Canada has already been using a composite window Energy Rating (ER). Like the FHR, the ER is a single number that indicates how window performance affects heating-energy use. The rating is used voluntarily by members of the Canadian Window and Door Manufacturers Association. The ER similarly combines solar heat gain, U-factor, and air leakage, and compares windows to a base case scenario. The base case house has equal window areas facing north, south, east, and west in a climate based on that of several Canadian cities. ER values can be positive or negative. A positive value means that a window will add more heat to a house than it loses during the heating season; a negative rating indicates the opposite; and a window with an ER of zero neither gains nor loses heat.

In the United States, FHRs and FCRs won't be available right away, but NFRC expects manufacturers to start labeling annual performance in 1997. Window labels for the other energy characteristics have increased by leaps and bounds since the certification program started. In 1995, 22,000 products were certified, compared to just 3,800 products in 1994. One hundred and twenty window manufacturers now have U-factors, SHGC, and VT certified, and at least six states and a number of counties accept NFRC certification as evidence of compliance for energy codes. It can still be difficult to find the labels on windows in a store, because some windows are tested but not labeled. However, information for all certified windows is listed in the NFRC Directory of Window Ratings.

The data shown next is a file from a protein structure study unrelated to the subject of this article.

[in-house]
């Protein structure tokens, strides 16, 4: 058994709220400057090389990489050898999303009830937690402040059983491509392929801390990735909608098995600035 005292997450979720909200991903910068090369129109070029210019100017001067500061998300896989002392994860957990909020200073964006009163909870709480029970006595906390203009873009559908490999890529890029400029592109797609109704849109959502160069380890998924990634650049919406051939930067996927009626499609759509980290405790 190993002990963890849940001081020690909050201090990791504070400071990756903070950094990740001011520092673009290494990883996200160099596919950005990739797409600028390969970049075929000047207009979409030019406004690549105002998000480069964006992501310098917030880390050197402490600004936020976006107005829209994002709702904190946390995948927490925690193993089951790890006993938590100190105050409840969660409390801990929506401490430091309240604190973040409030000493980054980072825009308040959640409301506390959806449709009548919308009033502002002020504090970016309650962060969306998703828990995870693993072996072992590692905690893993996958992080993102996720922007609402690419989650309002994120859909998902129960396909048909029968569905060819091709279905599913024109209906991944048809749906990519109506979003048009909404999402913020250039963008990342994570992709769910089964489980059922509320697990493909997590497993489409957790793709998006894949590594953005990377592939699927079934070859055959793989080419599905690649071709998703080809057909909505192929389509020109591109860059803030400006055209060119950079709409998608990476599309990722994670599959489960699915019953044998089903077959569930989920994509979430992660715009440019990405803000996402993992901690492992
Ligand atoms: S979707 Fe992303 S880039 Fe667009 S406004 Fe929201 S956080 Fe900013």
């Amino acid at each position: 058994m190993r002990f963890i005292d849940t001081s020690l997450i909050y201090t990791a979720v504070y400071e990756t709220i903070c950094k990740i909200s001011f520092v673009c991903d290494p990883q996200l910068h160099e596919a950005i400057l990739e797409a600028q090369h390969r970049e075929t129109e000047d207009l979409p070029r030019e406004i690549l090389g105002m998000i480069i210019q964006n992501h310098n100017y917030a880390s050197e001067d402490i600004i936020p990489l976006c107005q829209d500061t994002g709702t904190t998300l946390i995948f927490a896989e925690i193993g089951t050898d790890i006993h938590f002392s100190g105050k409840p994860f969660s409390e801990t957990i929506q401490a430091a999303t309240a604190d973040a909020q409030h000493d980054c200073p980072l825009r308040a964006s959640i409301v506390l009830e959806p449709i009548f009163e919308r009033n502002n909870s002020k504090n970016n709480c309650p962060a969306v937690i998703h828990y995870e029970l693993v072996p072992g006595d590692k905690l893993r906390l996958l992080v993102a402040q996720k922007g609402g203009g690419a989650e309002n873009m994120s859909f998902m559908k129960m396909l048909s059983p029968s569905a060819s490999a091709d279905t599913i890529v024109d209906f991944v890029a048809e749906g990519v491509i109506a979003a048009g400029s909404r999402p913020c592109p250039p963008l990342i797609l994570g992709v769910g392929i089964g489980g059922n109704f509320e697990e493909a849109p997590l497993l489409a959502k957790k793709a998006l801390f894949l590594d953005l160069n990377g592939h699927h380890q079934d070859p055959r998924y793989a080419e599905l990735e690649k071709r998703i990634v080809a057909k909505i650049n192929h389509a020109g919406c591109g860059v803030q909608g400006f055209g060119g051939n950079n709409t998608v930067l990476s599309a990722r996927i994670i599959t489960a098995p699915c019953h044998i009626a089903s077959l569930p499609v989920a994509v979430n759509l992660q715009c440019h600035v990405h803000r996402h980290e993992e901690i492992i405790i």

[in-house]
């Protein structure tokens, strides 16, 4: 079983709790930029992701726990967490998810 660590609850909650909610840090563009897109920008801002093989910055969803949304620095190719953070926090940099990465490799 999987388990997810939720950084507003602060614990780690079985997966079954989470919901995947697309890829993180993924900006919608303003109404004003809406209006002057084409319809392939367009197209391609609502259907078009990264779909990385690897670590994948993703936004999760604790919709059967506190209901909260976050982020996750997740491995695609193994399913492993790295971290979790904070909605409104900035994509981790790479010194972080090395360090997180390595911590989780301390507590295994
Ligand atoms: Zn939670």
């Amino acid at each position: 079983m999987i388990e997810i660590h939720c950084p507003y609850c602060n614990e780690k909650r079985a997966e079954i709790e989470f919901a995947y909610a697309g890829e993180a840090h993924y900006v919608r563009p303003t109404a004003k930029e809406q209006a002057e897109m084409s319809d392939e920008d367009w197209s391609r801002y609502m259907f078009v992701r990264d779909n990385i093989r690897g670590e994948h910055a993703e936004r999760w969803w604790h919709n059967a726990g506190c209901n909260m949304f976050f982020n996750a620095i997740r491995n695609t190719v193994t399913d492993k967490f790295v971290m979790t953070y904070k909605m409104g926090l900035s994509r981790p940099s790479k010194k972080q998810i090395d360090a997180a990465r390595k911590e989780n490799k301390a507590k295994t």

--Jeanne Byrne
Further Reading
Carmody, John, and Brian Crooks, Selecting Windows Based on Annual Energy Performance. In 1996 ACEEE Summer Study on Energy Efficiency in Buildings. Berkeley, CA: American Council for an Energy-Efficient Economy, 1996.
 

NFRC Directory of Window Ratings, National Fenestration Rating Council, 1300 Spring St., Suite 120, Silver Spring, MD 20910. Tel:(301)589-6372; Fax: (301)588-0854. The directory costs $15.

Table 1. Simulations of Window Energy Performance Note: All values (even SHGC and VT) include the effect of the frame and sash, not just the glass.
Window Type U-Factor SHGC VT  Air Leakage  FHR (30 Climate  FCR (30 Climate
  (Overall) (Overall) (Overall) (CFM/ft2) Average) Average)
Single glass (clear), 
aluminum frame (no thermal break)   1.3   0.79   0.9   0.98     0   0
Single glass (bronze), 
aluminum frame (no thermal break)   1.3   0.69   0.68   0.98   -2   8
Double glass, 
aluminum frame (with thermal break)   0.64   0.65   0.81   0.56   19   12
Double glass, 
wood or vinyl frame   0.49   0.58   0.81   0.56   24   18
Double glass, low-e (0.2), 
argon, wood, or vinyl frame   0.33   0.55   0.74   0.15   32   19
Double glass, low-e (0.08), 
argon, wood, or vinyl frame   0.3   0.44   0.78   0.15   32   27
Double glass, selective low-e (0.1), 
argon, wood, or vinyl frame   0.31   0.26   0.44   0.15   27   40
Triple glass, low-e (2 surfaces), krypton, 
insulated vinyl frame   0.15   0.37   0.68   0.08   38   33
Source: John Carmody and Brian Crooks, Selecting Windows Based on Annual Energy Performance, in 1996 ACEEE Summer Study on Energy Efficiency in Buildings (Berkeley, CA: American Council for an Energy-Efficient Economy, 1996).